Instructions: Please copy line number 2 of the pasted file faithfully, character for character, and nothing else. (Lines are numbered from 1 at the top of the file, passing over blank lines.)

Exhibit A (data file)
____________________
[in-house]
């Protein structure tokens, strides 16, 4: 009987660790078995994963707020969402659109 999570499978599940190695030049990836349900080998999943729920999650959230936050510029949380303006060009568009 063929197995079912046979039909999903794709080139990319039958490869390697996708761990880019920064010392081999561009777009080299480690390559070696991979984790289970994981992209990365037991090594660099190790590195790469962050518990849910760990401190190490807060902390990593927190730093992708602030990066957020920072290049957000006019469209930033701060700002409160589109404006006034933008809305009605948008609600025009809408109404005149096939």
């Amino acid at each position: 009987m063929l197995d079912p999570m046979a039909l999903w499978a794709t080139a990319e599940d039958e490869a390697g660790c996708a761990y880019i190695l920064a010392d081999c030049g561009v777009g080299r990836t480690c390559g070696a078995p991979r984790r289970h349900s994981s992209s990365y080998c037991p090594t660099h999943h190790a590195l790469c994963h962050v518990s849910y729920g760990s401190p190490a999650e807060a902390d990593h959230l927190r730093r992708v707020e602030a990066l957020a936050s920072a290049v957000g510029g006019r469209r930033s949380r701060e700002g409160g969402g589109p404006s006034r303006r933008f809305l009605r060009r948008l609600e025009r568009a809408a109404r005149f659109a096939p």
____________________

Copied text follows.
């Protein structure tokens, strides 16, 4: 009987660790078995994963707020969402659109 999570499978599940190695030049990836349900080998999943729920999650959230936050510029949380303006060009568009 063929197995079912046979039909999903794709080139990319039958490869390697996708761990880019920064010392081999561009777009080299480690390559070696991979984790289970994981992209990365037991090594660099190790590195790469962050518990849910760990401190190490807060902390990593927190730093992708602030990066957020920072290049957000006019469209930033701060700002409160589109404006006034933008809305009605948008609600025009809408109404005149096939």